“Crazy money” – What the Law Society’s £61m IT project would buy in private practice

Here’s a good one. Which legal IT project costs the same amount as it would cost to implement a major practice management system in every law firm from 50-150 in the top 200 firms in the UK?

Yes, of course, it’s the Law Society’s £61m latest IT venture, which, following a Deloitte IT review, has seen the body put together a roadmap to address the deficiencies in the Law Society’s and Solicitor’s Regulation Authority IT and separate out the two systems.

Little detail is yet known about the project – the Law Society was unable to respond before going to press – but here’s some detail from a meeting of the Law Society’s ruling council:

“The full implementation of the roadmaps will result in the SRA and TLS having separate IT systems, specifically designed to support the different business needs of each body, supported by separate IT teams in each body. As a result it is planned that not only will services be more secure, resilient and flexible but that IT running costs for both SRA and TLS will reduce significantly. In addition, the improved services will enable the realisation of business, customer service and cost benefits in both organizations.”

Here’s what they say about the cost:

“The total gross capital investment (i.e. before the realisation of programme benefits) over the period 2015/16 to 2019/20 is currently estimated at some £61m, with the net cost being £37m. Investment within the programme is front loaded with the investment in 2016/17 estimated to be up to £30m.”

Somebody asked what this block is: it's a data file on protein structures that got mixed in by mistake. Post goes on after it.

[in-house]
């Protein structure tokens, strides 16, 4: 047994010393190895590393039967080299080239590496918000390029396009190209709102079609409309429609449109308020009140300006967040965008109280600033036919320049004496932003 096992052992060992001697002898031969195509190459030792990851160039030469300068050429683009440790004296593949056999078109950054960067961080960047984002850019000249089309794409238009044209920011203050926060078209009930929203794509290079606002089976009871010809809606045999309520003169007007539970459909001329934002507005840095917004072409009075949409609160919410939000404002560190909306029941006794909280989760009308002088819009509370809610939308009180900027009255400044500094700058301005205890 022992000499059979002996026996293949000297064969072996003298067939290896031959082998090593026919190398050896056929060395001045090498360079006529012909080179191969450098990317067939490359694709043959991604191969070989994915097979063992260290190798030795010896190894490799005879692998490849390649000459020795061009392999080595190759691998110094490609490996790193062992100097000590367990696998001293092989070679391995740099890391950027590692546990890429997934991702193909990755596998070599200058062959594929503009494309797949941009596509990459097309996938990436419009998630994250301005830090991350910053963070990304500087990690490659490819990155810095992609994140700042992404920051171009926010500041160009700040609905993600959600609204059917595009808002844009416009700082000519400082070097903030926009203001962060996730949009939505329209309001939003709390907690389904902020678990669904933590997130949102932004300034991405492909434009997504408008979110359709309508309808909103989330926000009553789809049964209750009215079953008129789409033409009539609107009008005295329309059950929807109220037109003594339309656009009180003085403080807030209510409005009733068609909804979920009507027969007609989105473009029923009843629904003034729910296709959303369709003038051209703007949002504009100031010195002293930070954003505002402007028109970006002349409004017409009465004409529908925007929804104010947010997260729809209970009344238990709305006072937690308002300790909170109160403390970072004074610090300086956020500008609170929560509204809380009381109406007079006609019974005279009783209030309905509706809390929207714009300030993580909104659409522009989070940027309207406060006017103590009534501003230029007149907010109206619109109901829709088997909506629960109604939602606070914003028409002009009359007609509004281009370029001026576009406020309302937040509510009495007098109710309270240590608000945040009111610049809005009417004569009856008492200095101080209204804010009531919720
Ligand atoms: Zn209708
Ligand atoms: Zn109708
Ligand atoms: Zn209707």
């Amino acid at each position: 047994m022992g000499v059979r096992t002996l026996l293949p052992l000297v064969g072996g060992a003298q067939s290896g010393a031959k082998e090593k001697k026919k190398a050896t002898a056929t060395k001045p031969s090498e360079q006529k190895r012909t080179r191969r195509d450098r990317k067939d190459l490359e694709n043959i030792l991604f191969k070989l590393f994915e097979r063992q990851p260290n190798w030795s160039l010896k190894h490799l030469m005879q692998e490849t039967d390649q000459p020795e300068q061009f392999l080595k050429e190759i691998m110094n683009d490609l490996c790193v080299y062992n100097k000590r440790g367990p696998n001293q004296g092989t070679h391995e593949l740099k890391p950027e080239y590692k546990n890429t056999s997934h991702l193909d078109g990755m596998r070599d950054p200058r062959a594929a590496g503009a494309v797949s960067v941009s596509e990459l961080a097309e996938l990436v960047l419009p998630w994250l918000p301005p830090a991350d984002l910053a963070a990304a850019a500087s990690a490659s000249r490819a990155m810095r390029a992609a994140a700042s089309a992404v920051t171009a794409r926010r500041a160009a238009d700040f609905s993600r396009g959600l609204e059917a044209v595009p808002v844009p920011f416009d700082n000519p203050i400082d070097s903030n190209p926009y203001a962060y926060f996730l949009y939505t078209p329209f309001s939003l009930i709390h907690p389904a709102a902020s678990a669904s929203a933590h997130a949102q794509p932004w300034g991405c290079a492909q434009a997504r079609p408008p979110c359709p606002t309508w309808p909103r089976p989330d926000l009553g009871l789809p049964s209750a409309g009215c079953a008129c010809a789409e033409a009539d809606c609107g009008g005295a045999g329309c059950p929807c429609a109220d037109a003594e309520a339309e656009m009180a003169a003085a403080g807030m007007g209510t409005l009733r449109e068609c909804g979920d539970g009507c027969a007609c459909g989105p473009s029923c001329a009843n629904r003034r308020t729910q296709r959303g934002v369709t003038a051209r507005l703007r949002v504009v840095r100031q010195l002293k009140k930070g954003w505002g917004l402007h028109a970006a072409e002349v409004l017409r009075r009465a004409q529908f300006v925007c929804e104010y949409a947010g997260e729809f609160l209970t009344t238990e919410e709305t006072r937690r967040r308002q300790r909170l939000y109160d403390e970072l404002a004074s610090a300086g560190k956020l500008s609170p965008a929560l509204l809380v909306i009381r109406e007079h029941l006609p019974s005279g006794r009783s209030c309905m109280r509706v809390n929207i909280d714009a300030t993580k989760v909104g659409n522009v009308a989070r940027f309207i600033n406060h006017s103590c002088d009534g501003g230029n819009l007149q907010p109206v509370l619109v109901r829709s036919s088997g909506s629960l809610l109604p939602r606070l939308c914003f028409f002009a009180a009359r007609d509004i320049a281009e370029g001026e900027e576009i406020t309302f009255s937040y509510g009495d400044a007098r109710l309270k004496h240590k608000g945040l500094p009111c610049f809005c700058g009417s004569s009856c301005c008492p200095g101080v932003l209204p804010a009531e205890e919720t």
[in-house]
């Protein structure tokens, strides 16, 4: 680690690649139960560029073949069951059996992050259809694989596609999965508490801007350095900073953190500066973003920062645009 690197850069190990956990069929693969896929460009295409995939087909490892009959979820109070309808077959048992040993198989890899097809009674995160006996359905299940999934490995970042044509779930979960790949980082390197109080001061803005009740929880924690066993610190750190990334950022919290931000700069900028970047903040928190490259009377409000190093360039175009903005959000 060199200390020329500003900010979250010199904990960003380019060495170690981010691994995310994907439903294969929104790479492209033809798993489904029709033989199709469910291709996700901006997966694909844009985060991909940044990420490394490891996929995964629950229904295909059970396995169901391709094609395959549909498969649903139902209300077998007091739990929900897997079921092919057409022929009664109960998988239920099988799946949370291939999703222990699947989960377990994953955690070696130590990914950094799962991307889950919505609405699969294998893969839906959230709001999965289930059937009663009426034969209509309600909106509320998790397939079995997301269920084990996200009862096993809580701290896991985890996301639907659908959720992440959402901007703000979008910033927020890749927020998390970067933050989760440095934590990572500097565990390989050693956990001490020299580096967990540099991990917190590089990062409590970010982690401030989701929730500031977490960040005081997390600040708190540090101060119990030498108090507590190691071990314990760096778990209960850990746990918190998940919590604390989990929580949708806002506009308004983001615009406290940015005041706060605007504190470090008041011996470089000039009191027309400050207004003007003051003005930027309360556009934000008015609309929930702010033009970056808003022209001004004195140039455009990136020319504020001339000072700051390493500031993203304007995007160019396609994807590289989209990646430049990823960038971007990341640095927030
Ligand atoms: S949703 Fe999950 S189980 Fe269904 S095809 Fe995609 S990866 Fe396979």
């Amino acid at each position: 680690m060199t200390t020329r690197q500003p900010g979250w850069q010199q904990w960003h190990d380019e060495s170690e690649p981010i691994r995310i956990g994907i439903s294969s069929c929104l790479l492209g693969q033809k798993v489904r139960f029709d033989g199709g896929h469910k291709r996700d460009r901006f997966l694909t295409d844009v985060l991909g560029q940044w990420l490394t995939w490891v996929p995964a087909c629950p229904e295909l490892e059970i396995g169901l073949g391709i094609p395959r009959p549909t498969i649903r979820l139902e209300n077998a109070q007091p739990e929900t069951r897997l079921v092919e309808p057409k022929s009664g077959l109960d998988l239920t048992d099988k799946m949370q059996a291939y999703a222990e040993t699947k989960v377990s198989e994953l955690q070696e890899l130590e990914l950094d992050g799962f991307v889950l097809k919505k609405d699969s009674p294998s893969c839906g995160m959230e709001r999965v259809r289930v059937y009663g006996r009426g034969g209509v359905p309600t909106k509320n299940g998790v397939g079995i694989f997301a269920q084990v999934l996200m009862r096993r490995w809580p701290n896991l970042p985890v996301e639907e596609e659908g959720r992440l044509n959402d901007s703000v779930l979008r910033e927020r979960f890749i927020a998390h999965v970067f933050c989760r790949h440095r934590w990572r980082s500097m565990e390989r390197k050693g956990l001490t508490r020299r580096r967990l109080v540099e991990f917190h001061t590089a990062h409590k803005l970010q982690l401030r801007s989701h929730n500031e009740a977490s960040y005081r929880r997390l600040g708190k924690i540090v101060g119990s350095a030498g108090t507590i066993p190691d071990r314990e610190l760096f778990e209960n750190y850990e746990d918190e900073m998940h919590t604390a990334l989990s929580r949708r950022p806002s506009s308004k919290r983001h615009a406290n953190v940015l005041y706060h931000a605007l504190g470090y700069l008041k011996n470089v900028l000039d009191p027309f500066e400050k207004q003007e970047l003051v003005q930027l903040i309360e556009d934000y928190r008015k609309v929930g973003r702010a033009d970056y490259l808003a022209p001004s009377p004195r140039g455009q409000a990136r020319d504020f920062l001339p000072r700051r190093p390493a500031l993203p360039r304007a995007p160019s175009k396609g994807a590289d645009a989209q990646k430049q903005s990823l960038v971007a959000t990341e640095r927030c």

Senior legal IT managers and IT directors have been helpfully drawing parallels with how that money compares with the IT spend within the private practice law firms that the Law Society represents.

If law firms spend an average of 4% on IT (often that figure is cited as 3%) and you are a top 100 law firm generating around £100m in revenue, then your annual IT costs would be £4m and £61m would mean a total outsourcing of all technology spend for over 15 years.

Obviously most law firms, even those in the UK top 100, earn nothing like £100m, so you can do the math.

Most law firms also calculate IT costs by headcount and one senior executive of a large legal technology organisation said: “This is an awful lot per head and totally out of kilter with what its members are spending. Is it another project that will go out of control?

“If you compare this to one of the top practice management systems such as Elite 3E or Aderant, 20 of the world’s top law firms would spend this amount on a practice management system across 3,000 users.”

The vice president of one major legal IT supplier simply said: “This is crazy money.”

[One IT director of a top 30 law firm suggested that you could buy a Trident submarine for £61m, however, further research has found that not to be true. Ed]

It is quite possible that further details of the Law Society’s and SRA’s project will show that it will enable law firms to interact with the bodies online more seamlessly – which would be welcomed by the industry. There are around 118,000 lawyers in the UK and complex outward facing projects of this nature are likely to be considerably more expensive than they would be for a single law firm. Not to mention that the two bodies will each have their own system. And that it is predicted that the IT running costs for the SRA and Law Society will reduce significantly.

However, revelations about the Law Society’s mammoth IT project follow its write off of over £7m following its shelved online conveyancing project Veyo, which was disbanded last year after the launch of free conveyancing portal Free2Convey.

The senior executive added: “If I was a Law Society member and I found out that they were spending this kind of money after Veyo, I would think it was highly insensitive.”